Clearly, she helped pave the way for African Americans and for female athletes of all races as well.
Without doubt, Ms Gibson encountered racism along an arduous road. But she was a trailblazer with incredible will and strength of character.
Thankfully, she persevered.
It’s a precious photo. It captures three generations of African American tennis champions standing together.
From left to right are pictured Arthur Ashe, Richard Hudlin, and Juan Farrow. Mr. Hudlin coached Ashe during his senior year at Sumner High school here in St. Louis, Missouri. As noted in a previous post (Long Overdue, This Is For You…Mr. Richard Hudlin), it was within the confines of the Armory, on slick wooden floors that Mr. Hudlin converted Arthur from a baseline player to serve/volley specialist.
Arthur went on to become a three-time grand slam champion. He is still the only black American male to win a slam. He won three, Wimbledon, the U S Open, and the Australian Open.
Throughout his career both on and off court, through health and illness, Arthur championed many, many causes. He did so actively rather than simply lending his celebrity. He made a difference. He left the world a better place than he found it.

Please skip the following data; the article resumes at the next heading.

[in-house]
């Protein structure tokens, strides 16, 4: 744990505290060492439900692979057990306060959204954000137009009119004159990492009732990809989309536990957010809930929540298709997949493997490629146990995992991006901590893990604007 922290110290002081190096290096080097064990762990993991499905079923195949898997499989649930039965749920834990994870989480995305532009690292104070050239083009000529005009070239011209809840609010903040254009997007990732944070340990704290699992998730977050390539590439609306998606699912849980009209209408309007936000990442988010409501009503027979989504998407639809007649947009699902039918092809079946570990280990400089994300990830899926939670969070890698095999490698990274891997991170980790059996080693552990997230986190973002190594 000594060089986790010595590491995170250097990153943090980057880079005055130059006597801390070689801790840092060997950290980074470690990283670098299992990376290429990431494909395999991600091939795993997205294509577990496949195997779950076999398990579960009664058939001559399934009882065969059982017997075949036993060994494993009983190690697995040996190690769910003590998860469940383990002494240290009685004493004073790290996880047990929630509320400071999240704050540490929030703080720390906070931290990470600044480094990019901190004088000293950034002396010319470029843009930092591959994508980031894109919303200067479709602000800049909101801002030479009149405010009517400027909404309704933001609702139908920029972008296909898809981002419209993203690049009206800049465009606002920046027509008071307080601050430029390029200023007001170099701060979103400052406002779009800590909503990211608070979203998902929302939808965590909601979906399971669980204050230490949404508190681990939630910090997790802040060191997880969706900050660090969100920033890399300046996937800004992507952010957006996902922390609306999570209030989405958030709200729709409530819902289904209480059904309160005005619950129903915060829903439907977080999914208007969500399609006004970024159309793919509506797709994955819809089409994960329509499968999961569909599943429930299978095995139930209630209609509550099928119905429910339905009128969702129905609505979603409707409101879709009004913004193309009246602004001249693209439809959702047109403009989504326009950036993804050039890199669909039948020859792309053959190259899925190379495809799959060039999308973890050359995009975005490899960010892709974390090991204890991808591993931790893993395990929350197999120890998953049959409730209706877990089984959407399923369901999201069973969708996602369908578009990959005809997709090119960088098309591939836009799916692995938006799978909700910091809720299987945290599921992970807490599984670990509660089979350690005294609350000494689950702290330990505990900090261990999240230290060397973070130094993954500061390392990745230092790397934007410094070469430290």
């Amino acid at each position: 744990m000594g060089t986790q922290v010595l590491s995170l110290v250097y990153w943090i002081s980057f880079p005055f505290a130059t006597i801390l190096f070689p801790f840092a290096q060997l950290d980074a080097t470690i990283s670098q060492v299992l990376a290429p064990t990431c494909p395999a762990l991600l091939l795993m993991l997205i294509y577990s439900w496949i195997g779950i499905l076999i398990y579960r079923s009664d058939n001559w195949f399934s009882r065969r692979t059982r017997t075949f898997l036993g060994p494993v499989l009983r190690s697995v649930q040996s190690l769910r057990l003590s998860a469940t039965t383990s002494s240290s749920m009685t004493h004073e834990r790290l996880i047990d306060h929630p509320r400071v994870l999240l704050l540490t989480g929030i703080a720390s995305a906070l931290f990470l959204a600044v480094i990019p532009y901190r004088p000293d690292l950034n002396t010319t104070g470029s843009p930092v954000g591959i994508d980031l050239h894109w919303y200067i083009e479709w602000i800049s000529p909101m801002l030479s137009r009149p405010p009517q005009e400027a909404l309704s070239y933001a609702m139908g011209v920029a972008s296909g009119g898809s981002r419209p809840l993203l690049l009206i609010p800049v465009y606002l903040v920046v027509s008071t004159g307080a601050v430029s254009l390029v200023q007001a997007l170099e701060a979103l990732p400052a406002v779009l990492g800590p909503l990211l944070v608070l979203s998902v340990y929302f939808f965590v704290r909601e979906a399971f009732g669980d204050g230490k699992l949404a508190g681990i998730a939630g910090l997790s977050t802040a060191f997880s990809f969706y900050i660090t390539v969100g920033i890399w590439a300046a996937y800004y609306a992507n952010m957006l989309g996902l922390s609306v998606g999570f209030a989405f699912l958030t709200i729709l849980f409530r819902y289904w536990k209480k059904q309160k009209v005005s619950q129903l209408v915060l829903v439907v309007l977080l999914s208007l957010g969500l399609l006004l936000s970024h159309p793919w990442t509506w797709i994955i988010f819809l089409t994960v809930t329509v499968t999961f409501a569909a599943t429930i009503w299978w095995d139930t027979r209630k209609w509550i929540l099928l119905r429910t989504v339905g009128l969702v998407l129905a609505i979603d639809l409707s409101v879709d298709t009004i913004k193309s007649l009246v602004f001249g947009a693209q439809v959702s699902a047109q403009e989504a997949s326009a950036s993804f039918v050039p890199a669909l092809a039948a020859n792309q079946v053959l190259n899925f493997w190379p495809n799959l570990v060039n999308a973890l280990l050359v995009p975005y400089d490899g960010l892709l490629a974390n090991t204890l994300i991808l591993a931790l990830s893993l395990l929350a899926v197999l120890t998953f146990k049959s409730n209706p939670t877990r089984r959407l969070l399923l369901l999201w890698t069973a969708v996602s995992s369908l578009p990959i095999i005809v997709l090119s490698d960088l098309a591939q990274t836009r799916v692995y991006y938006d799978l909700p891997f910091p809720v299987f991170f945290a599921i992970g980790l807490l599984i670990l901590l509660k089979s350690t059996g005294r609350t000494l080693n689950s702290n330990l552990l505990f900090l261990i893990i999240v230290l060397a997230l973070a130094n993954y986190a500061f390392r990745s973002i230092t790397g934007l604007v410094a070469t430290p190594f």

Arthur Ashe died on February 6, 1993. He died during Black History Month twenty years ago. It’s so very fitting that his life be celebrated during this month.
I’m proud to have known Arthur and even more proud of the many things he accomplished towards bettering the human condition.
Arthur was a great, great man. There’s a void without him, but his legacy is a rich one and his humanitarian works continue. In a way, he’s still with us.
Regarding Mr. Hudlin, in retrospect, I’m awed by all that he accomplished especially considering the stiff resistance he encountered against blacks gaining more expansive access within St. Louis’ tennis community. But, like Althea Gibson with whom he was connected, he forged onward pulling many of us along with him.
Mr. Hudlin was highly instrumental in winning access for his Tandy Park Muny tennis players to city-wide municipal parks by filing and, improbably, winning a lawsuit which opened the doors.
Mr. Hudlin died in 1976, just a few months after the above photo was taken. As did Arthur, Mr. Hudlin left a rich, though albeit, more obscure legacy of accomplishment geared towards bettering the human condition within his immediate sphere of influence.